# Tag Info

Path integral formulation (Due to Feynman) is a major formulation of Quantum Mechanics along with Matrix mechanics (Due to Heisenberg and Pauli), Wave Mechanics (Due to Schrodinger), and Variational Mechanics (Due to Dirac). DO NOT USE THIS TAG for line/contour integrals.

Path integral formulation (Due to Feynman) is a major formulation of Quantum Mechanics along with Matrix mechanics (Due to Heisenberg and Pauli), Wave Mechanics (Due to Schrodinger), and Variational Mechanics (Due to Dirac).

DO NOT USE THIS TAG for line/contour integrals.

In the Path Integral formulation, a functional, called the phase is associated with each path:

$$\phi = A e^\frac{iS}{\hbar}$$

The Kernel or the Matrix Element, is the path integral of this phase.

$$K(x ) =\int\phi\mbox{ } \mathcal{D}x$$

Where $x$ is actually the position of the particle in spacetime.

The intuition behind this is summarised by the following diagram:

The wavefunction, finally is given by:

$$\Psi(x)=\int_{-\infty}^\infty \left(K(x,x_0)\Psi(x_0) \right) \mbox{d}x_0$$

The intuiton behind this is summarised by the following diagram:

It is often surprising to many that the absolute value of the phase squared, $|\phi|^2$, is constant for all paths, at $A^2$. However, this actually makes sense, as the position of the particle is initially completely well-defined, so Heisenberg's Uncertainty Principle tells us that we would have no idea about the momentum, and thus no idea about it's future position. However, the next moment, you know absolutely nothing about it's momentum, and so on. This process coarse-grains a particular path, the classical path, which means it is much more probable than the other paths.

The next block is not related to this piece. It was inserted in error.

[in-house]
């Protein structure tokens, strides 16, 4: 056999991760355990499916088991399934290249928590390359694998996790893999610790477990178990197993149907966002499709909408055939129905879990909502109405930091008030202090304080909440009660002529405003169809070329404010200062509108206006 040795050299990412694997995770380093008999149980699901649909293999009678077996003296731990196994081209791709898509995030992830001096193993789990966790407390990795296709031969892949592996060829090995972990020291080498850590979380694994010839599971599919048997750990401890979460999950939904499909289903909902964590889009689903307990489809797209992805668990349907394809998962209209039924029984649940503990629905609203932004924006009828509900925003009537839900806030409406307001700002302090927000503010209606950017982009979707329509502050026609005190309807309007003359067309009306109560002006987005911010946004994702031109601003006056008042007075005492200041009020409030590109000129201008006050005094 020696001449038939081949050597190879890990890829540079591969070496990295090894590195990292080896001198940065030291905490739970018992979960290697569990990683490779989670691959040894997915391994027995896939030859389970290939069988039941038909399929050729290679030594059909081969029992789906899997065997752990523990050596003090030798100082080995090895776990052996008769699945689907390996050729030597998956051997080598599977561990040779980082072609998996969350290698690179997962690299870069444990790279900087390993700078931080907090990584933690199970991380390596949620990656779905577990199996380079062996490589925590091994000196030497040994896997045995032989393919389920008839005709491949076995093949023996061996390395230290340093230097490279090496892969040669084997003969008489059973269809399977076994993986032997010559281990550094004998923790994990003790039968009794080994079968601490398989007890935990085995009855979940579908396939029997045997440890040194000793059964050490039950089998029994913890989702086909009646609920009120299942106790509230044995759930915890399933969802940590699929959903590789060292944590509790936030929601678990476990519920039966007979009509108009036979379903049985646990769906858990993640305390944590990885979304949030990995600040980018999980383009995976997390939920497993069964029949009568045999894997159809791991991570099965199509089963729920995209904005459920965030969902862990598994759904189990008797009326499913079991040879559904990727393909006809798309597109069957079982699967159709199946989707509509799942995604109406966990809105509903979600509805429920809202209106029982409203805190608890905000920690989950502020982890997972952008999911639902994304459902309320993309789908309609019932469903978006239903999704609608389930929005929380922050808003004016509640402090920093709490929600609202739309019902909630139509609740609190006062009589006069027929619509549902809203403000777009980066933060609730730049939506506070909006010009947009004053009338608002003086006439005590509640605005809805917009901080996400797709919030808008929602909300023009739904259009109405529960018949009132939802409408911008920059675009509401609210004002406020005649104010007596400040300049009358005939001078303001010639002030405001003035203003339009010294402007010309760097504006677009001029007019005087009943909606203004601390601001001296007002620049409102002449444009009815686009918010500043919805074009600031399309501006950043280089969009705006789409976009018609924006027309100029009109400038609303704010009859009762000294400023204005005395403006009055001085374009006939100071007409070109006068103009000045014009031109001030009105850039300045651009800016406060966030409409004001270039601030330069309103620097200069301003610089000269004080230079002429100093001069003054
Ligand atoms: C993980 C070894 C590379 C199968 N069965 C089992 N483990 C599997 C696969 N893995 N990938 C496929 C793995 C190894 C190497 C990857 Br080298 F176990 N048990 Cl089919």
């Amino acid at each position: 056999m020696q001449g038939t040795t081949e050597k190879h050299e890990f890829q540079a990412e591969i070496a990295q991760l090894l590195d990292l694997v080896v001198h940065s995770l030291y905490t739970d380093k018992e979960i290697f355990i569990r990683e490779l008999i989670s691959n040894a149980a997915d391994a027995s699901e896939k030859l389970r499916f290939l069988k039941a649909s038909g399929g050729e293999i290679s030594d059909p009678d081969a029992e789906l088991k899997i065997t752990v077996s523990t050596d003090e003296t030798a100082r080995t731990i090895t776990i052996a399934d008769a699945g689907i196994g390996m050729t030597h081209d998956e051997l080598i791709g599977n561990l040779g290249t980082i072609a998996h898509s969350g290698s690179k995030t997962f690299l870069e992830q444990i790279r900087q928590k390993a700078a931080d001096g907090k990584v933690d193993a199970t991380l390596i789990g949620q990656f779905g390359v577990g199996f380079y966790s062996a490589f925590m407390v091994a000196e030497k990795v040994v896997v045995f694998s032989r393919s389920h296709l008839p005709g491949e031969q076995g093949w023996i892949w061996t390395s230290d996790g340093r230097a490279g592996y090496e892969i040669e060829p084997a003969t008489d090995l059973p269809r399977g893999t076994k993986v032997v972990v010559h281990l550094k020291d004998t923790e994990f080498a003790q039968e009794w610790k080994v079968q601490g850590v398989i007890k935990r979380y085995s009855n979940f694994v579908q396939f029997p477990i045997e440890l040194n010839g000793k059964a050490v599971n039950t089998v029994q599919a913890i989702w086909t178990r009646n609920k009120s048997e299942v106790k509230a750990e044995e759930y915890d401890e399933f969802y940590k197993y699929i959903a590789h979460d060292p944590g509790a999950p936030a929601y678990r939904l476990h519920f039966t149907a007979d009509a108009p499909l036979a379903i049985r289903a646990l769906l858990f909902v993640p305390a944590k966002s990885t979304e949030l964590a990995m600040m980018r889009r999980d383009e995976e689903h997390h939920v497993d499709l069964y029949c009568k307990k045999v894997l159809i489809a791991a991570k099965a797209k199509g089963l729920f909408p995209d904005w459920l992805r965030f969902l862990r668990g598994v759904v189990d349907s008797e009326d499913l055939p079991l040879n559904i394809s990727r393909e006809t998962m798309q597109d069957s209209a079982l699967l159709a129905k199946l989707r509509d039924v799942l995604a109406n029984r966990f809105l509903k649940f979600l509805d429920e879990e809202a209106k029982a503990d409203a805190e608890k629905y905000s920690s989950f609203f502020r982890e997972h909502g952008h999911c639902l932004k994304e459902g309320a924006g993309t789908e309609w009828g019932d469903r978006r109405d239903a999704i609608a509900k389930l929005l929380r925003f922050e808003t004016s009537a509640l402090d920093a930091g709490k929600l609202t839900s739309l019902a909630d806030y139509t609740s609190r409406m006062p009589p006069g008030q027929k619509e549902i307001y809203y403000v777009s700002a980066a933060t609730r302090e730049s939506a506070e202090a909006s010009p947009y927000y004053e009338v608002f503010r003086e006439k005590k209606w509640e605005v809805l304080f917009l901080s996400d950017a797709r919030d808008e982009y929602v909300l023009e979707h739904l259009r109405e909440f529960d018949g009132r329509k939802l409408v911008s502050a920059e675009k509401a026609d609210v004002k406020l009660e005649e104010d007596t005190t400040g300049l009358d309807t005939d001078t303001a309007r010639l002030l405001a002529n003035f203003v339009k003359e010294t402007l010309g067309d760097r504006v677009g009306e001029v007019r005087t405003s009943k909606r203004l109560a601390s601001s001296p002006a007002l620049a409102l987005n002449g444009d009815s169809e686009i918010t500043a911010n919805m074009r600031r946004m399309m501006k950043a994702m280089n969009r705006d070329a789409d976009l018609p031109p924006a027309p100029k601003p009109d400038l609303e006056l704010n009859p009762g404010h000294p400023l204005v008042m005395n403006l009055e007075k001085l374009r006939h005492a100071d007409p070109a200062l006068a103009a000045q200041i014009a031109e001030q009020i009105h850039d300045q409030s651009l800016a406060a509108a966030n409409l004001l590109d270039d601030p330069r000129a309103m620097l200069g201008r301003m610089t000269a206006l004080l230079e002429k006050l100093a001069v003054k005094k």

The mathematical description of this can be obtained by standard procedures (c.f. Feynman, Hibbs, Styer "Quantum Mechanics and Path Integrals", pg 77 - 79) and the final result is the (Time-Independent) Schrodinger's Equation.

$$\left(-\frac{\hbar^2}{2m}\nabla^2-i\hbar\frac{\partial }{\partial t }+U\right) \Psi = 0$$